Thank you to Abby for sending me a copy of her novel, Letters in Cardboard Boxes.
I’m not a lawyer. And it wasn’t really my fault – I never told her that I was a lawyer. But she died after a long battle with a brain tumour, depression and dementia. And in her last few years, we let her believe whatever made her happy. And I was happy she thought I was a lawyer because at least that meant that she remembered who I was.
Abby Slovin’s Letters in Cardboard Boxes was difficult for me to really get into. The story centres around Parker, a middle-aged woman and her grandmother, Dotty. Parker and Dotty have a ritual of writing each other letters pretending to be on holidays in exotic places. But they’d always meet up at Dotty’s apartment in Brooklyn. Everything changes when Parker discovers that Dotty has dementia.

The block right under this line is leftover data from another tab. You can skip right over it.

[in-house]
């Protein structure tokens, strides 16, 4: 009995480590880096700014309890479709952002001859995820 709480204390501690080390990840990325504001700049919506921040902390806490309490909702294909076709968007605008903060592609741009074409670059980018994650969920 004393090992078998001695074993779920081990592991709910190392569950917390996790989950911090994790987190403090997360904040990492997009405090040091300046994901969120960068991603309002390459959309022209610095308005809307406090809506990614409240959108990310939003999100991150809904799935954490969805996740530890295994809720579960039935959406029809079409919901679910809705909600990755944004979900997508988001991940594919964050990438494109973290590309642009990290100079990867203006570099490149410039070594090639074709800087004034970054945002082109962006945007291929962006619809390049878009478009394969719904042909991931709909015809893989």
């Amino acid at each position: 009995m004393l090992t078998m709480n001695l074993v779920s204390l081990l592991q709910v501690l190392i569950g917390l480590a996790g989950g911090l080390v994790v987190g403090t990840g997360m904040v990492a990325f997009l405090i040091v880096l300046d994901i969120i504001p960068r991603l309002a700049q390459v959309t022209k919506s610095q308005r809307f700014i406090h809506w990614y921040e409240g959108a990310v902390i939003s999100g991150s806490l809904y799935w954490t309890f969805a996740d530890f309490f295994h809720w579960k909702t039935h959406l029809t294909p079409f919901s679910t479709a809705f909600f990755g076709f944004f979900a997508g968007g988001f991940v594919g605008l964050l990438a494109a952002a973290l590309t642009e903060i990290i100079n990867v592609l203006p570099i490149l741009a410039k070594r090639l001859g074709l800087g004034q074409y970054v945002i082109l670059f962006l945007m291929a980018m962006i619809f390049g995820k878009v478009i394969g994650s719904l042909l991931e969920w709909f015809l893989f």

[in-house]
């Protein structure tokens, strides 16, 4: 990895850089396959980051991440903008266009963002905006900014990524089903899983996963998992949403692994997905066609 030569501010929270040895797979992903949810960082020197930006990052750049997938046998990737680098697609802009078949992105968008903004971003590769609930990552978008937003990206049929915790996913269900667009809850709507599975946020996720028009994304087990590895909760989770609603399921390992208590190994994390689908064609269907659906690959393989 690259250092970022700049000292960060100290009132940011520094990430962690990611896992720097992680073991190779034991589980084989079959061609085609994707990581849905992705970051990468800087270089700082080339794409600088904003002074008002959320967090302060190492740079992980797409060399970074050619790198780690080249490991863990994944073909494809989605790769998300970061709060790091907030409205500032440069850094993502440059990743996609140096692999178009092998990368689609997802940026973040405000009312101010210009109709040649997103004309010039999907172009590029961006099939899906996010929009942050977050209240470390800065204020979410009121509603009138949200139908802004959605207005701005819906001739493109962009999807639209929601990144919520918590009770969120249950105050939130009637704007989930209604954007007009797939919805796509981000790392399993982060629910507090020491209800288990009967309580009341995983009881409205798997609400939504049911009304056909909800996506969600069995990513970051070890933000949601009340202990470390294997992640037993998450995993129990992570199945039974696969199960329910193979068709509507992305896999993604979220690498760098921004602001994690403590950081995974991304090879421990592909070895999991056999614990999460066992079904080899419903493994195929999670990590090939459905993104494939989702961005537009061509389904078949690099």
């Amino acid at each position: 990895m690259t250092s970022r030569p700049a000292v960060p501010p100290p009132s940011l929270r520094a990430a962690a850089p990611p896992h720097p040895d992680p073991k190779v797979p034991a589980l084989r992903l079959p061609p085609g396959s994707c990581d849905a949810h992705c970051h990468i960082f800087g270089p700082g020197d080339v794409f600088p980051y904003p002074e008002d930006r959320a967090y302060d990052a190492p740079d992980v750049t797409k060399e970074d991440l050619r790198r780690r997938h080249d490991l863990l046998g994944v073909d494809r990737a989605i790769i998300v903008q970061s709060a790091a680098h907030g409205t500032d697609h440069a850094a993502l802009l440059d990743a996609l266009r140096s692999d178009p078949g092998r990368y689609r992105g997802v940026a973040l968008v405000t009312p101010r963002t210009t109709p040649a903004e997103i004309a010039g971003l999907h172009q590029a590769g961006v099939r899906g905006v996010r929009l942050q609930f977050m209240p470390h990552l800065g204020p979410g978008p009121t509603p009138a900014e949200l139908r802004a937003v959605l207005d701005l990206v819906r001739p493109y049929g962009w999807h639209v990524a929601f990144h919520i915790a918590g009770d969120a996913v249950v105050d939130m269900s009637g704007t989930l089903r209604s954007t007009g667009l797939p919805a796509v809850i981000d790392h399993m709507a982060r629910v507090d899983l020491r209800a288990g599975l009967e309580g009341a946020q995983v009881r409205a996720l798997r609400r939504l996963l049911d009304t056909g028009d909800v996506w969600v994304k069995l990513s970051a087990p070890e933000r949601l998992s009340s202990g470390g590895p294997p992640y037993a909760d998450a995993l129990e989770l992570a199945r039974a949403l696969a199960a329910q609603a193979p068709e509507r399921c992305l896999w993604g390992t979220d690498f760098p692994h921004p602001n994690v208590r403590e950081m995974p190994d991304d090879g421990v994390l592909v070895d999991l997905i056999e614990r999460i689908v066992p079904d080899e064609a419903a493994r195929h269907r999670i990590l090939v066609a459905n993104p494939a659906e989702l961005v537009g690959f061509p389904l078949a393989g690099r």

The story started way too slowly for me. I wished that Slovin had introduced Dotty earlier in the story because she was the strongest character. Parker on the other hand is such a sad character that seems incapable of running her own life. I hoped that her character would offer a glimpse of hope and I’m not sure I saw it even at the end of the book.
There were also a lot of descriptive sentences that didn’t necessarily add anything to the story. Slovin later told me that she was emulating the constant hum of activity on New York streets with her tone.
Criticism aside, I applaud Slovin for tackling the tough subject of dementia. Parker and Dotty’s relationship will make you wish that you had a similar bond to your grandparents. And while this story wasn’t for me, I think it would appeal to those who find themselves looking after their aging parents and grandparents.